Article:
A Montbello High School graduate and longtime parent activist was appointed Tuesday to fill a vacant seat on the Denver school board.

MiDian Holmes will represent northeast Denver and finish out the term of former board member Landri Taylor, who resigned in February. Her term will expire in the fall of 2017.

Holmes works as a regional operations manager at Randstad Technologies, a nationwide staffing organization. She’s the mother of three DPS students: two attend George Washington High School, which is district-run, and one goes to DSST: Green Valley Ranch charter school.

Holmes was for years an active member in the school reform advocacy group Stand for Children. She currently sits on two district committees, including one that is crafting a request for a tax increase this fall.

Board members voted by secret ballot to appoint Holmes. Beforehand, they lauded her track record of participating in difficult community conversations about school culture and closures.

“I feel like she’s almost a board member already, she’s been so involved in the district for so long,” said board member Mike Johnson.

Holmes wasn’t at Tuesday’s meeting due to a prior commitment. Reached afterward, she said she’s humbled, excited and “very anxious to get started.” She will be sworn in at the board’s April 18 meeting.

Holmes will represent DPS District 4, a large geographic area that includes older city neighborhoods such as Whittier and Cole and newer areas such as Stapleton. The district also includes the neighborhoods of Montbello and Green Valley Ranch, which are arguably home to Denver’s most ambitious and controversial school turnaround efforts.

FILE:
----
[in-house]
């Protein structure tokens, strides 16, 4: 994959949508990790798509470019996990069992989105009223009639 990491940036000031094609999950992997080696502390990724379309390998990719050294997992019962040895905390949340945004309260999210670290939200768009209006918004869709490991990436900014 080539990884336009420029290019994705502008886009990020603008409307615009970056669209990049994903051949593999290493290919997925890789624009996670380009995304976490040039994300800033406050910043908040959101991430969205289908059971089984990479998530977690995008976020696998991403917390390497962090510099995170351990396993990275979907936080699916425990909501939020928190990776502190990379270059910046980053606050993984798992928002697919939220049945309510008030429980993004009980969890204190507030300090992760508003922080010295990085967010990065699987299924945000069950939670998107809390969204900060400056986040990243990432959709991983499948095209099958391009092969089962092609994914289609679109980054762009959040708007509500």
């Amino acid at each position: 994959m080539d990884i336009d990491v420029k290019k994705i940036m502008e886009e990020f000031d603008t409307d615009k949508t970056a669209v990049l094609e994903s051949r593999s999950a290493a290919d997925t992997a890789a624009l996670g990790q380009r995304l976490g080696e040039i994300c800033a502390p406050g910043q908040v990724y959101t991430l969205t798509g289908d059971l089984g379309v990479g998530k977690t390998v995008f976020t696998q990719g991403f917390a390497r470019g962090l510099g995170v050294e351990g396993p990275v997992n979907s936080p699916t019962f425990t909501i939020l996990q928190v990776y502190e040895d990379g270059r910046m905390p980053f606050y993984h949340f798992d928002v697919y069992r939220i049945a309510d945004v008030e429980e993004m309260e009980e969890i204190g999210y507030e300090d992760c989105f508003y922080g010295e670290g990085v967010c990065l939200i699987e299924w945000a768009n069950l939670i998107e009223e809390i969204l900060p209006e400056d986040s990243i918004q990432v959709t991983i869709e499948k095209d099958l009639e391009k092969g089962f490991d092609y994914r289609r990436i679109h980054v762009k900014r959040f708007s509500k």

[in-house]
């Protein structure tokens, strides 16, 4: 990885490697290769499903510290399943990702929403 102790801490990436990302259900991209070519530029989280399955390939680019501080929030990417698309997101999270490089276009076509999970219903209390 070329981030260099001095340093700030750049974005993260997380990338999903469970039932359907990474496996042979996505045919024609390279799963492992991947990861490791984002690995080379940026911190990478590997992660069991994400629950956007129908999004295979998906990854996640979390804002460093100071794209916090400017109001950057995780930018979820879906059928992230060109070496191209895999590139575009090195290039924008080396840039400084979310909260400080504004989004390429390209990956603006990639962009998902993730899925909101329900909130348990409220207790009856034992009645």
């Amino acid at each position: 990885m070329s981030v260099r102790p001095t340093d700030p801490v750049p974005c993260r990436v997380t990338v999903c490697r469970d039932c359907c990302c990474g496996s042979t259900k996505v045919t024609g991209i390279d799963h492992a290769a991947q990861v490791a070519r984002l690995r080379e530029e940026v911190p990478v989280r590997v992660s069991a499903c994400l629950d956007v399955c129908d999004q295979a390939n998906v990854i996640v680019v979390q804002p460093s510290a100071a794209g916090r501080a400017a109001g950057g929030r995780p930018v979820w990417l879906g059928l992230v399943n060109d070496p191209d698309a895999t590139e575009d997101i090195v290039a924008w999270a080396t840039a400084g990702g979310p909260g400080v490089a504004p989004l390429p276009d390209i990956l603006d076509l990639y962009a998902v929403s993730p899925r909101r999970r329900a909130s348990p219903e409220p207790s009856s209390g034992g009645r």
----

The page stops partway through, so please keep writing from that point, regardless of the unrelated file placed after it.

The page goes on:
Holmes, who lives in Green Valley Ranch, supported the district’s plan, which included shuttering her struggling alma mater.

“Something had to really change to ensure the quality of education was something we could be proud of,” she said of the turnaround efforts.

But the district’s actions upset some residents, who felt their concerns were ignored. Holmes said her first order of business will be repairing the relationship between DPS and the far northeast Denver community.

“The ambition and drive of the district is definitely strong,” Holmes said. “But because that vision has been so heavily focused on results, I don’t think anyone is turning their eyes to the community and saying, ‘We want this to happen with you, not to you. How can we bring your voice to the table?'”

District 4 is DPS’s most racially diverse region. Holmes is African-American.

Twenty-two candidates initially applied to fill the vacant seat on the seven-member board. Last month, the board members narrowed the field to 10 finalists, one of whom withdrew.

On Tuesday, the board took an initial vote to winnow the finalists down to three: Holmes, Jennifer Bacon and Rachele Espiritu. After discussing the merits of all three, the board voted a second time to appoint Holmes.

For years, the DPS board was divided between members who supported the district’s aggressive school reforms and those who didn’t. That’s changed over time.

Last November, voters elected three pro-reform candidates — two incumbents and one newcomer — making it so all seven seats were occupied by members who support strategies such as paying teachers based on performance and closing chronically struggling schools.

Holmes’s appointment likely won’t upset the board’s calculus.

My position is that I’m going to support students first,” she said. “My hope — and what I’m assuming — is that we do have a like-minded board, and that’s a great thing.”